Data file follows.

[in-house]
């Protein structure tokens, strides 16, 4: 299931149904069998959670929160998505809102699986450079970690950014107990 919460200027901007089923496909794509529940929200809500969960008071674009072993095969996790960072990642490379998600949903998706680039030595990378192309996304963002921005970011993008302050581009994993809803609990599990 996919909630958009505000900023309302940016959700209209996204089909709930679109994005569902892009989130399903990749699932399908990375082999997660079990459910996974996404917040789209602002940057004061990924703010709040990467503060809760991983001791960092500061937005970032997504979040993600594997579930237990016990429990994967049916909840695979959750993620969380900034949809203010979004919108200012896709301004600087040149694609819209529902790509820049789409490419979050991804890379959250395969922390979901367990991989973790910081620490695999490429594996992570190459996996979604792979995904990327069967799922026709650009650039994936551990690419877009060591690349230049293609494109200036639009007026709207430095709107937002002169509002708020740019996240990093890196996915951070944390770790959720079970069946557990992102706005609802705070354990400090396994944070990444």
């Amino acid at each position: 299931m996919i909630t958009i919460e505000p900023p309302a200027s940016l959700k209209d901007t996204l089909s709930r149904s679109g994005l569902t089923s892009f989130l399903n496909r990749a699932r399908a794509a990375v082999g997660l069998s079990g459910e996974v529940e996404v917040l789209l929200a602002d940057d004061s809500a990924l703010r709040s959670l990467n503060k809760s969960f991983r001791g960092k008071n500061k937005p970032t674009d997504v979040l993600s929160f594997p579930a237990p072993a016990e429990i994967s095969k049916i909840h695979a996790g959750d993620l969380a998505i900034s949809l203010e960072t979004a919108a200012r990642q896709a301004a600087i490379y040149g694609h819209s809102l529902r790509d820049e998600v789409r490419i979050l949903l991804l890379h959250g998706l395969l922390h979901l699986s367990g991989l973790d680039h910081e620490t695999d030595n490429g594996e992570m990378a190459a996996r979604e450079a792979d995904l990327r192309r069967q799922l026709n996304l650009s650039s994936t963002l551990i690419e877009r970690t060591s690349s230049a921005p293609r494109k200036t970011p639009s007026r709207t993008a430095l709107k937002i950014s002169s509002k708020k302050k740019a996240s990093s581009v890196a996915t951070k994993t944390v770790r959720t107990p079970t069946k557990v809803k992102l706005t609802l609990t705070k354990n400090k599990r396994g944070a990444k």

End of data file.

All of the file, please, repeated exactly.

[in-house]
């Protein structure tokens, strides 16, 4: 299931149904069998959670929160998505809102699986450079970690950014107990 919460200027901007089923496909794509529940929200809500969960008071674009072993095969996790960072990642490379998600949903998706680039030595990378192309996304963002921005970011993008302050581009994993809803609990599990 996919909630958009505000900023309302940016959700209209996204089909709930679109994005569902892009989130399903990749699932399908990375082999997660079990459910996974996404917040789209602002940057004061990924703010709040990467503060809760991983001791960092500061937005970032997504979040993600594997579930237990016990429990994967049916909840695979959750993620969380900034949809203010979004919108200012896709301004600087040149694609819209529902790509820049789409490419979050991804890379959250395969922390979901367990991989973790910081620490695999490429594996992570190459996996979604792979995904990327069967799922026709650009650039994936551990690419877009060591690349230049293609494109200036639009007026709207430095709107937002002169509002708020740019996240990093890196996915951070944390770790959720079970069946557990992102706005609802705070354990400090396994944070990444």
């Amino acid at each position: 299931m996919i909630t958009i919460e505000p900023p309302a200027s940016l959700k209209d901007t996204l089909s709930r149904s679109g994005l569902t089923s892009f989130l399903n496909r990749a699932r399908a794509a990375v082999g997660l069998s079990g459910e996974v529940e996404v917040l789209l929200a602002d940057d004061s809500a990924l703010r709040s959670l990467n503060k809760s969960f991983r001791g960092k008071n500061k937005p970032t674009d997504v979040l993600s929160f594997p579930a237990p072993a016990e429990i994967s095969k049916i909840h695979a996790g959750d993620l969380a998505i900034s949809l203010e960072t979004a919108a200012r990642q896709a301004a600087i490379y040149g694609h819209s809102l529902r790509d820049e998600v789409r490419i979050l949903l991804l890379h959250g998706l395969l922390h979901l699986s367990g991989l973790d680039h910081e620490t695999d030595n490429g594996e992570m990378a190459a996996r979604e450079a792979d995904l990327r192309r069967q799922l026709n996304l650009s650039s994936t963002l551990i690419e877009r970690t060591s690349s230049a921005p293609r494109k200036t970011p639009s007026r709207t993008a430095l709107k937002i950014s002169s509002k708020k302050k740019a996240s990093s581009v890196a996915t951070k994993t944390v770790r959720t107990p079970t069946k557990v809803k992102l706005t609802l609990t705070k354990n400090k599990r396994g944070a990444k």